Seasonality

February 13, 2020

Welcome to the second UCFF blog of 2020. Trembling slightly as I realise I am following in the footsteps of Ian Nottage!

 

I have been a willing contributor, guest, participant and lover of all things UCFF from the first time I walked through the gates in 2013. I have attended as a punter, cider maker, bee keeper and stall holder/ demonstration chef and I just can’t wait for it to come round each year!

 

When agreeing to contribute a blog post I was faced with selecting a theme from the words used to define UCFF. These words surround the badge and are the cornerstones which epitomize the event. “Development, Farming, Learning, Provenance, Sustainability, Trends, Taste and Seasonality.” Yes, I’d read them, they resonated with me and supported what I believe our industry should stand for in the future. I just hadn’t bargained on trying to choose one to write about!               

 

After much deliberation I chose Seasonality as I could relate to this most strongly. I was fortunate that I grew up in a fishing and farming community in the Hebrides.  That, as you might expect, has had a significant impact on my notion of seasonality. I appreciate the term seasonality is much discussed and means different things to different people but it may not come as a surprise to you that seasonality to me does not mean strawberries available in the supermarkets from numerous continents twelve months a year with little or no concern over quality, only availability.

 

Seasonality or eating seasonal food is often held up as a shining light to reduce our impact on the planet but it can’t do it alone. Seasonality will be far more effective as part of a solution if you also consider the food miles or carbon footprint associated with growing, producing and transporting your food.  You must also give much consideration to reducing your waste. Effective planning and purchasing will reduce waste, especially if you learn to utilise the products in full or preserve them in some way. Only then can sustainability have any real impact as part of the solution to our rapidly dwindling world resources.

 

How you translate that to your everyday life is your choice, but I decided small steps were easy to make and add up quickly to make a difference. As a child I still remember the taste of the first rhubarb of the year, the first mackerel and the first new potatoes among many other things. They tasted good because they were super fresh and you had to wait for them! How many times have you been disappointed by a December bought strawberry? Of course, I do use supermarkets. They are a fabulous resource and we are very lucky to have such convenience on our doorstep. I just choose to buy more seasonally and to me that is easily achieved by buying the majority of my food from my local farm shops.  I do this because I want to eat fresh seasonal produce with provenance that supports my local growers and producers.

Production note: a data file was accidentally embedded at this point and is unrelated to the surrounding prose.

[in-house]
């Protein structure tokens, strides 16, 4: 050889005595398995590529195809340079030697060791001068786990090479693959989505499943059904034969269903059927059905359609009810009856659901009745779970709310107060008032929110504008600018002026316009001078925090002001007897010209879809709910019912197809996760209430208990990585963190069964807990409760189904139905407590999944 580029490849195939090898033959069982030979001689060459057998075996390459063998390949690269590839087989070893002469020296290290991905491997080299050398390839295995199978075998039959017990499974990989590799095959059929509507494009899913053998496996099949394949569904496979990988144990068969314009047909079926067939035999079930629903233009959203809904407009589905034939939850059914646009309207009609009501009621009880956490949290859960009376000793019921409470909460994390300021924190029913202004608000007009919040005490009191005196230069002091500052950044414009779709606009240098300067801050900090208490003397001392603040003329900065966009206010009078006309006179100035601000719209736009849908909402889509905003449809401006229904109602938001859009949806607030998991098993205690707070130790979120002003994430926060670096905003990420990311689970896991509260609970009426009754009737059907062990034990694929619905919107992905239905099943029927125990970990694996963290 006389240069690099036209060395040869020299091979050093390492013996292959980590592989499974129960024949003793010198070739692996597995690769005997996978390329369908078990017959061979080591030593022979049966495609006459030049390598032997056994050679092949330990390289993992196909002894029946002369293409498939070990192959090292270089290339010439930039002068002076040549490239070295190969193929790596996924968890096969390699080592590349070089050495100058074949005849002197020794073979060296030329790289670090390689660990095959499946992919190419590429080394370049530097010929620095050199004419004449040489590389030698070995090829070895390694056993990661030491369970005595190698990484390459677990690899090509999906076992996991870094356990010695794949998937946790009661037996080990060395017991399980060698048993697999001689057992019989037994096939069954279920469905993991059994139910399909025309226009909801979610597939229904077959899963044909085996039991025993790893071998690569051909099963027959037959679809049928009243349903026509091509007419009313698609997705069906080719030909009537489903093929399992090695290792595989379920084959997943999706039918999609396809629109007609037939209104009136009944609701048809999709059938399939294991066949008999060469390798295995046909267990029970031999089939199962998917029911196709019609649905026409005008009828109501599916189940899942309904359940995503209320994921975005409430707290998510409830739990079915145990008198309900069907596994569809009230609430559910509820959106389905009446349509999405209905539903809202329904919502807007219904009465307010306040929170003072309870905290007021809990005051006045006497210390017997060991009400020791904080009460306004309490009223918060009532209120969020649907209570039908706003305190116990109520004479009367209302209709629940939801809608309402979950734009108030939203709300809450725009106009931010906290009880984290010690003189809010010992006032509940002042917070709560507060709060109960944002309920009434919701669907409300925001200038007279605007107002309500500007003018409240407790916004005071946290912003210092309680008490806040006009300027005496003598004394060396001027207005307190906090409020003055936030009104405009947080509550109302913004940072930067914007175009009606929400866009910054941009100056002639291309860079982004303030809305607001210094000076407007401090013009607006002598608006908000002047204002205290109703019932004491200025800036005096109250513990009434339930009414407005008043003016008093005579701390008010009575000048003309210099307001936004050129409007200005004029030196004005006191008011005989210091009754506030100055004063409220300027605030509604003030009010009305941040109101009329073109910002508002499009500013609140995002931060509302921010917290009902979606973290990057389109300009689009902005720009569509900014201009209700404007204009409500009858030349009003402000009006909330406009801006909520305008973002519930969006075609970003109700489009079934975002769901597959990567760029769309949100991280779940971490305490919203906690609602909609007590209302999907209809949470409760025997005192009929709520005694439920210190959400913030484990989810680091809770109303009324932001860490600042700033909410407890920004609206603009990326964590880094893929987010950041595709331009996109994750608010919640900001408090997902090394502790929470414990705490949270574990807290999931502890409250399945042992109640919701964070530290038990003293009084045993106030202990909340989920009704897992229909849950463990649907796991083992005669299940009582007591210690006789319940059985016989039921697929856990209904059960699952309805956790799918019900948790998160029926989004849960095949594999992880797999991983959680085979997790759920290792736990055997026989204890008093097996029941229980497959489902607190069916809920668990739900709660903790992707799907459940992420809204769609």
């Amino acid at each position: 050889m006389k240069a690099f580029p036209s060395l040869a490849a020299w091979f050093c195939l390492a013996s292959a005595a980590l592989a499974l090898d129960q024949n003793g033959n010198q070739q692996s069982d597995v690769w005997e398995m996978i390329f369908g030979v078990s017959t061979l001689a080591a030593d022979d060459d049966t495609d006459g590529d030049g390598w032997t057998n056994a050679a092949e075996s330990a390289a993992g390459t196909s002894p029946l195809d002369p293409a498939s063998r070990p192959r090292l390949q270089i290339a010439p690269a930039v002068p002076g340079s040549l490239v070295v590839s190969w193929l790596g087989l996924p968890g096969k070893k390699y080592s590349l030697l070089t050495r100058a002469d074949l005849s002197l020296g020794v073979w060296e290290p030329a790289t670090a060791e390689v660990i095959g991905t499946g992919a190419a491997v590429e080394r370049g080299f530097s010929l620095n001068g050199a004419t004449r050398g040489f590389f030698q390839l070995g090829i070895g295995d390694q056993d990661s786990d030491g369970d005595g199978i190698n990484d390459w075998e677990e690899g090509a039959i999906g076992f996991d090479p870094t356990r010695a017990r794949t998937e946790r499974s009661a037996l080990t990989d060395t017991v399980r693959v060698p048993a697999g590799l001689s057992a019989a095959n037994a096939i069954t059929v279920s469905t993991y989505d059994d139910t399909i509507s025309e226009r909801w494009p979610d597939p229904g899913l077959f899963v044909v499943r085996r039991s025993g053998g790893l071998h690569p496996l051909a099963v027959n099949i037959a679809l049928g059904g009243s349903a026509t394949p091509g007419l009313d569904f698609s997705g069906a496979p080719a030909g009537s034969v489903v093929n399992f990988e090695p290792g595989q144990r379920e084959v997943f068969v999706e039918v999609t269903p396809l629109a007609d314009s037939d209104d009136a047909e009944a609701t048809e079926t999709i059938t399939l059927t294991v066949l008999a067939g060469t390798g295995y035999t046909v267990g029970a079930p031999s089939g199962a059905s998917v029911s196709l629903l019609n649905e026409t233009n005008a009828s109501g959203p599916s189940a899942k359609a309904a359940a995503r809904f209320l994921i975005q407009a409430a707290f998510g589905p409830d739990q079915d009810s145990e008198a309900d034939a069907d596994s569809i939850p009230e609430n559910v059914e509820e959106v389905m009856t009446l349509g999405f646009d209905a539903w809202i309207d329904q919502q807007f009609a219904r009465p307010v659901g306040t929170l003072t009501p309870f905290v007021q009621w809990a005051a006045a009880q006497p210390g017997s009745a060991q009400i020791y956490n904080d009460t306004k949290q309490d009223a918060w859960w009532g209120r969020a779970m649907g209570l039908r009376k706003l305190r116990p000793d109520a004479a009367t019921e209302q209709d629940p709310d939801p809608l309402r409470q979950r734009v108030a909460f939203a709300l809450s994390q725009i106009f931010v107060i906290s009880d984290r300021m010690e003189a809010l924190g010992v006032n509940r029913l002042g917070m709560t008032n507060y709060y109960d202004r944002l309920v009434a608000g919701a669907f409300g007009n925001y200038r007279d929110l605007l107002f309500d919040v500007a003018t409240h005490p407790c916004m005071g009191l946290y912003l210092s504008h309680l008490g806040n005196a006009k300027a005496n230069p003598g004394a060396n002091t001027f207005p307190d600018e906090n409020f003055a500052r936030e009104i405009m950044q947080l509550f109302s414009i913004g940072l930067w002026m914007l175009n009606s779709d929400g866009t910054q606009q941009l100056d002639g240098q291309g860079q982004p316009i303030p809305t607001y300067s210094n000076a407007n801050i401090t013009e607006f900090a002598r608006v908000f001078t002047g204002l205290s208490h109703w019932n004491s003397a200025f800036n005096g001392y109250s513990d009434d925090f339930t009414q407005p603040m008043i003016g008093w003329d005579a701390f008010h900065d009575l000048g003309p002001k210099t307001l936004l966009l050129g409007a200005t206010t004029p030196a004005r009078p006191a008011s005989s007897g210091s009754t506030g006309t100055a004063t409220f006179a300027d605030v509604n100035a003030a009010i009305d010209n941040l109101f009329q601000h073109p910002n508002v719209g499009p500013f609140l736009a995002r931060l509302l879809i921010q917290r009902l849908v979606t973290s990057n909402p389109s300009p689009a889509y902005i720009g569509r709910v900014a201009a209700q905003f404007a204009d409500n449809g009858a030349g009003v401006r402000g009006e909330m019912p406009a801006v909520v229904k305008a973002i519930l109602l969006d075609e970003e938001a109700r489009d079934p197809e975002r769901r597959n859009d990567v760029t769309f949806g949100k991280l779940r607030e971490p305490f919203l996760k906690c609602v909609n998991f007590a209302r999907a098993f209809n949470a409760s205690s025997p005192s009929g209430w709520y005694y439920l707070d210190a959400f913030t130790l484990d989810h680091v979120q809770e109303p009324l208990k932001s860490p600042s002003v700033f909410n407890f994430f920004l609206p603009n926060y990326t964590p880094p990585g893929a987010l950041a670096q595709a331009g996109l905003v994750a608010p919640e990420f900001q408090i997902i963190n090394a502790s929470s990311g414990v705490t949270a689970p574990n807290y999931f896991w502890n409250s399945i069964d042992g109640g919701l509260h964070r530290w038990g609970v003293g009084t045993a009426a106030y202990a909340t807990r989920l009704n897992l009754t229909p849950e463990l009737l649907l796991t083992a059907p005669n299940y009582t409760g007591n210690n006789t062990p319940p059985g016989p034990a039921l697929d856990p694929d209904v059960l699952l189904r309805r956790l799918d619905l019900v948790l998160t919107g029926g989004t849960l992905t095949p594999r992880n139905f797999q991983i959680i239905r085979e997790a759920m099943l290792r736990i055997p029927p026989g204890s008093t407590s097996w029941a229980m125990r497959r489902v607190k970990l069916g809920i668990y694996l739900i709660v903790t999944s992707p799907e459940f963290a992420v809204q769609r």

To supplement what I buy I also like to grow some fruit and veg. This is a great introduction to seasonality with the added pleasure of creating your own wonderful moments when you taste the first of a freshly picked crop that you have nurtured and watched patiently as it ripens, it’s quite empowering as well as addictive!

 

I also forage for wild edibles, mainly leafy greens. Often, they are the crop flourishing best in my veg garden! They are widely available and have great flavour profiles that are not found in commercial crops. Hogweed shoots, Alexanders, Dandelions, Ground Ivy, Fat Hen, Nettles, Wild Garlic to name a few. Foraged produce is free, fresh and surrounds us in city centers and more rural locations. It also has no associated food miles or carbon footprint. Remember, small steps, every time you swap a handful of dandelion leaves for a plastic bag of spinach you are making a difference.

 

Seasonality is a theme we like to explore through my recently opened Cookery School www.groundupcookeryschool.co.uk  particularly when teaching foraging and fermenting. Foraging is the very epitome of seasonality and understanding how geography, weather and local conditions affect produce is key to understanding seasonality, same goes for your veg garden! Fermenting is a rapidly growing trend, mainly due to the health benefits reportedly associated with fermented foods but it is also a great way of connecting us again with seasonality by teaching us how to preserve gluts of produce, therefore extending their availability. I am fortunate enough to have been asked to lead the foraging experience at UCFF this year. Come along and let me show you how accessible and tasty seasonality can be!

 

Remember, every small step you take makes a difference.

 

Colin Wheeler-James
Founder, Ground Up Cookery School
Development Chef, Symrise

 

 

 

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